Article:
Welcome to Astronomy & Telescope Astronomy



· Home
· AvantGo
· Content
· Downloads
· Encyclopedia
· Feedback
· Forums
· Journal
· Members List
· Private Messages
· Recommend Us
· Reviews
· Search
· Statistics
· Stories Archive
· Submit News
· Surveys
· Top 10
· Topics
· Web Links
· Your Account

  Who's Online

There are currently, 8 guest(s) and 0 member(s) that are online.

You are Anonymous user. You can register for free by clicking here




Select Interface Language:


  Random Headlines

[ Observer ]

·Astronomy: Observer - Sky-RECORDING THE SKY
·Astronomy: Observer - Site-CHOOSING A SITE
·Astronomy: Observer - GOOD SEEING
·Astronomy: Observer - CLEAR SKIES

  Astrophotographer: Astronomy: Astrophotographer - CAMERAS
Posted on Monday, November 29 @ 01:55:28 CST by astronomy


For casual sky shooting, almost any design of camera will do, but it must have a B (for Bulb) setting for the shutter. This setting holds the shutter open for as long as the shutter button is pressed—an essential feature because most night-sky photos require exposures of several seconds, if not minutes. To hold the button down during these long exposures, you use a locking cable release, which screws into the shutter button.

The drawback of most new cameras is that their shutters are battery-operated. Relying on batteries is risky—they may fail in the cold night air or during long exposures. This is why many astrophotographers seek out mechanical cameras on the secondhand market. (Good models include 35 mm single-lens-reflex, or SLR, cameras such as the Canon FTb and Fl, Nikon FM2 and F3, Olympus OM-1 and OM-4T, and Pentax K-1000 and LX.) It might seem strange to forgo the electronic features that adorn today's cameras, but none of them is needed for astrophotography.

While a close-up of the Moon or a clear image of a faint nebula requires shooting through a telescope, many sky subjects can be captured with standard camera lenses. Lenses that have fixed focal lengths are usually of better quality and faster than zoom lenses. For 35 mm cameras, a set of three fixed lenses is useful: a wide-angle lens (one with a focal length of 24 to 35 mm), a normal lens (50 to 55 mm), and a short telephoto lens (85 to 200 nun). Try to choose fast lenses— these have a maximum aperture of f/2.8 or f/2.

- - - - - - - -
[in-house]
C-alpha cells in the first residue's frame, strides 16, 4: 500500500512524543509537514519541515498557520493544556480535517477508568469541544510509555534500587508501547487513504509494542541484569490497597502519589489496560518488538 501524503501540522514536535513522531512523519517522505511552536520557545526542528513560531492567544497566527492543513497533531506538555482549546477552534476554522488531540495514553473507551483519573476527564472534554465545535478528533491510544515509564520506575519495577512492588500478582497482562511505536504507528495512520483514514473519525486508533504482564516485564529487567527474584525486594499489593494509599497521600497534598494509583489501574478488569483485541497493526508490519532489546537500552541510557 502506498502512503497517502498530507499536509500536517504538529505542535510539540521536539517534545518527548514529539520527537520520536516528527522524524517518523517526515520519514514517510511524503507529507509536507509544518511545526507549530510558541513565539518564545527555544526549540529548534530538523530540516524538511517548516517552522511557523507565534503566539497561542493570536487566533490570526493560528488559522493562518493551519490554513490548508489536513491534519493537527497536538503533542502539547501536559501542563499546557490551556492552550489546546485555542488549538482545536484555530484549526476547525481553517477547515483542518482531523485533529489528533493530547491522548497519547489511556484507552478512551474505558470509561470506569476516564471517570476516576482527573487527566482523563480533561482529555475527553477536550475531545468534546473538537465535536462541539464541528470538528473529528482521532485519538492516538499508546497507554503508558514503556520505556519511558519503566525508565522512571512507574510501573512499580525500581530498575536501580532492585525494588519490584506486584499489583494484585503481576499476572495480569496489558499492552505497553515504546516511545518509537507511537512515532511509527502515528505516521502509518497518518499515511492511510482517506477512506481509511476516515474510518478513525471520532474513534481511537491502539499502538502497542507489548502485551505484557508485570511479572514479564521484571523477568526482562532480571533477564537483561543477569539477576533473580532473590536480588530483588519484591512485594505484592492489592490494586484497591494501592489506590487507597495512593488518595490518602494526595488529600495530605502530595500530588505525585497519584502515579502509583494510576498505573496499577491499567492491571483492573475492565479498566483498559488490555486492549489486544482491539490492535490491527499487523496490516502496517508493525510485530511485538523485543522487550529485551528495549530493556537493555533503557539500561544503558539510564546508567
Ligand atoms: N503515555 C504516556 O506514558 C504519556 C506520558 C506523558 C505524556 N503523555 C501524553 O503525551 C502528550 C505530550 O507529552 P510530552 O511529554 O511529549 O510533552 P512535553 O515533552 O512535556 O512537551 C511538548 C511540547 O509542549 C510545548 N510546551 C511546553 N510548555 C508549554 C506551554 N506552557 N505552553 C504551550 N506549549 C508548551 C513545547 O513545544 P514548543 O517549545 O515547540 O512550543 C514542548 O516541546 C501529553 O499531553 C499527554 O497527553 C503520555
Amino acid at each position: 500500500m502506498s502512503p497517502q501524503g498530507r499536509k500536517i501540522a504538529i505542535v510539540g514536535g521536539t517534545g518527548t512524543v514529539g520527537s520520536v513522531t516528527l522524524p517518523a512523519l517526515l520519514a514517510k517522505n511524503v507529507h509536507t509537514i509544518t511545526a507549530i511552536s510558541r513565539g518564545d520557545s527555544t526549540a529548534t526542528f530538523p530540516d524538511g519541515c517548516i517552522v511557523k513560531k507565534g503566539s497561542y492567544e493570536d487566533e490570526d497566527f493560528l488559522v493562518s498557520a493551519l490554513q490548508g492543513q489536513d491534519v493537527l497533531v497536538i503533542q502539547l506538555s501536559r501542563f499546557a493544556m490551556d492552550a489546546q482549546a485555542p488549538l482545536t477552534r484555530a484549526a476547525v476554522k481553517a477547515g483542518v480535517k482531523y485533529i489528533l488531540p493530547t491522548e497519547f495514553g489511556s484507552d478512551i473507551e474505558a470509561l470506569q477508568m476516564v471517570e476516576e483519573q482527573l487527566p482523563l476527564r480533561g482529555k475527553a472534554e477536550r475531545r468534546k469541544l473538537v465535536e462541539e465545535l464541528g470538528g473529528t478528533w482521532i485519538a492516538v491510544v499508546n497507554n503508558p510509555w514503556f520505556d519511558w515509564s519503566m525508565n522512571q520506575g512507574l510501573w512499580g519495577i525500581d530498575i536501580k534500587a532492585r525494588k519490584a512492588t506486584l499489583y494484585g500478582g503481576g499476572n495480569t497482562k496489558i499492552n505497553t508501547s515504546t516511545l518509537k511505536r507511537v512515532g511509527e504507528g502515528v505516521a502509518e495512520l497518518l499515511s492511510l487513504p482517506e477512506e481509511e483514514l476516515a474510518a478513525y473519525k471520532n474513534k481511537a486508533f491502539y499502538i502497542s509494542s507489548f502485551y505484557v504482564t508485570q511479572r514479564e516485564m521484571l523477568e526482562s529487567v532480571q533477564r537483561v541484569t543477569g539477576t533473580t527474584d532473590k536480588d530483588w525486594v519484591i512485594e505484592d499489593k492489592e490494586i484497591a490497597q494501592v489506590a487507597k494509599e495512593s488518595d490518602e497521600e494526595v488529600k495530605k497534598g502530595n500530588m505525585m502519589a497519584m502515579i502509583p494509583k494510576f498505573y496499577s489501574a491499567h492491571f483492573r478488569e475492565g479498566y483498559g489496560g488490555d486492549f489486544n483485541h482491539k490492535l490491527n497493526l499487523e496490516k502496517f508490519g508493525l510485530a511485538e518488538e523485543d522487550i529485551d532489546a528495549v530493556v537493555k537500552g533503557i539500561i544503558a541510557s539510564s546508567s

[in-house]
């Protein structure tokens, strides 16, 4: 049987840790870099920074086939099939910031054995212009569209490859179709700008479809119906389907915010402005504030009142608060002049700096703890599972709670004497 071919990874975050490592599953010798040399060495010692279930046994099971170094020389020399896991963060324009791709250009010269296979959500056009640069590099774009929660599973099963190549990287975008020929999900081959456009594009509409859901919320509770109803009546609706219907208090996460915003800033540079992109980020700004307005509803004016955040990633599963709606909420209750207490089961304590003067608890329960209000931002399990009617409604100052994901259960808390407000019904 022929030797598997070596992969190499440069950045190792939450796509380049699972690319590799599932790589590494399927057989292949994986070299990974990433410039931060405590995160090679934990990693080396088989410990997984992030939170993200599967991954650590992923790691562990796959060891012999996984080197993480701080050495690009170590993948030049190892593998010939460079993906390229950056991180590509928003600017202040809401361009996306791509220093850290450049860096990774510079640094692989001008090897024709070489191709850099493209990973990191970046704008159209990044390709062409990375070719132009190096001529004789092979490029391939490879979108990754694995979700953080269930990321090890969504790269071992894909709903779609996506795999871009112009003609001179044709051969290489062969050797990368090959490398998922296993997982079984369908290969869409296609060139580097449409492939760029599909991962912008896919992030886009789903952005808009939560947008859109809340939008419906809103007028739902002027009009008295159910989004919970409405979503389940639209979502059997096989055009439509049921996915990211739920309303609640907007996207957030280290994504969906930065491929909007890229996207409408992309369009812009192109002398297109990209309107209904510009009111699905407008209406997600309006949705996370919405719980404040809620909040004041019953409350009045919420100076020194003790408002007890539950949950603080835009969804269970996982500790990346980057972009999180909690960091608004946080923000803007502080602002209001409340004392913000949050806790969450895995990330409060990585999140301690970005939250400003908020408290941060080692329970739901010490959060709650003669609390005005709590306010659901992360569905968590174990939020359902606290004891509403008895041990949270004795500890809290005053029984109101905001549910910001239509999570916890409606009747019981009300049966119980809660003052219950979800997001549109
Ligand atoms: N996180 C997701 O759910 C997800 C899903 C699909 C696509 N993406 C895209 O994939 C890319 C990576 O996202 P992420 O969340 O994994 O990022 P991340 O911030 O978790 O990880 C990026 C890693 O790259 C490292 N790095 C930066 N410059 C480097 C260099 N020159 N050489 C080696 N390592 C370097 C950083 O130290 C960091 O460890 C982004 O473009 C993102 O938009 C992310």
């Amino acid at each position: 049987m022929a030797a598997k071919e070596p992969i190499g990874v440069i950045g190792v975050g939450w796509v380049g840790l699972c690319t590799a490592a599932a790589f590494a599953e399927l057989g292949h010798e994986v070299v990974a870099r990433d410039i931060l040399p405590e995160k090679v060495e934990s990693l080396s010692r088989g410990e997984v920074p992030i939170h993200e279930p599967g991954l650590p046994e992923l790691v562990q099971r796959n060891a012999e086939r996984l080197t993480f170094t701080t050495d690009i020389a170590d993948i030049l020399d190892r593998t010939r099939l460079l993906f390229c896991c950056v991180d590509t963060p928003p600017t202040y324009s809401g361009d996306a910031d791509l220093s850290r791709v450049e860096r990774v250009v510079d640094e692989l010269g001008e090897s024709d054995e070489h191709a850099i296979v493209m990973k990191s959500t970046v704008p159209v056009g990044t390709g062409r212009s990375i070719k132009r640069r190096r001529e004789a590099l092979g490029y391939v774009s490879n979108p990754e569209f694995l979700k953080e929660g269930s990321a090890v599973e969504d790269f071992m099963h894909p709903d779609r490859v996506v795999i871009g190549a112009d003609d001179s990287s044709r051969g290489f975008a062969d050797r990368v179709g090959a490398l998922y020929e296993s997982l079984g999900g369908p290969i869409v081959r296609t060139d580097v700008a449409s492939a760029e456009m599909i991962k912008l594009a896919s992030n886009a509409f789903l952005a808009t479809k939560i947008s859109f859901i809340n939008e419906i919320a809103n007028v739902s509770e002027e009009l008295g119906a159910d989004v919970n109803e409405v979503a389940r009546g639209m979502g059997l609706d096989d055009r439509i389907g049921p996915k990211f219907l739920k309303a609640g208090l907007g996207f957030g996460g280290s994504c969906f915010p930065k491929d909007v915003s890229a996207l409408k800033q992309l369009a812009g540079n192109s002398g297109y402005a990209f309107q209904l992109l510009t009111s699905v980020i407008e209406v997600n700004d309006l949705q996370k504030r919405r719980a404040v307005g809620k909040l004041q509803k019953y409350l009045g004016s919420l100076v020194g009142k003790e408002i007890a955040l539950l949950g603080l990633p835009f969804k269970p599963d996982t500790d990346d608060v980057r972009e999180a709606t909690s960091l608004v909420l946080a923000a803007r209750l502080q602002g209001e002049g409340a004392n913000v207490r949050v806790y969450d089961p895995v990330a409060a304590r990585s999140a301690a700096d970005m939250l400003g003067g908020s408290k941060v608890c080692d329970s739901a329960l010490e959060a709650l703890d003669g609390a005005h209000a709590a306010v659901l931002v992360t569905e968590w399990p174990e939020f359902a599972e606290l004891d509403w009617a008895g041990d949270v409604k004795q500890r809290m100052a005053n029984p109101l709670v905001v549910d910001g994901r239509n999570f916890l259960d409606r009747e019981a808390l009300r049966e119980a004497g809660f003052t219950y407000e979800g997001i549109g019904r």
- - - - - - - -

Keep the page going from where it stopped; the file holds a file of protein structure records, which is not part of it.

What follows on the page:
For photographing the night sky, especially with color film, most of the filters employed by photographers and amateur astronomers are of limited value. Broadband LPR, or deep-sky, filters can help darken sky backgrounds but usually shift the color balance to green. A dark red filter will enhance nebulosity when shooting with the favored black-and-white film, Kodak Technical Pan 2415, or Tech Pan.




Don't have an account yet? You can create one. As a registered user you have some advantages like theme manager, comments configuration and post comments with your name.

  Related Links

· More about Astrophotographer
· News by astronomy

Most read story about Astrophotographer:
Astronomy: Astrophotographer - KEEPING RECORDS


  Article Rating

Average Score: 0
Votes: 0

Please take a second and vote for this article:

Very Good



 Printer Friendly Printer Friendly

 Send to a Friend Send to a Friend


Associated Topics


"Login" | Login/Create an Account | 0 comments
The comments are owned by the poster. We aren't responsible for their content.

No Comments Allowed for Anonymous, please register

  Astronomy & Telescope Astronomy

All logos and trademarks in this site are property of their respective owner. The comments are property of their posters, all the rest © 2004 by Astronomy & Telescope Astronomy
You can syndicate our news using the file backend.php or ultramode.txt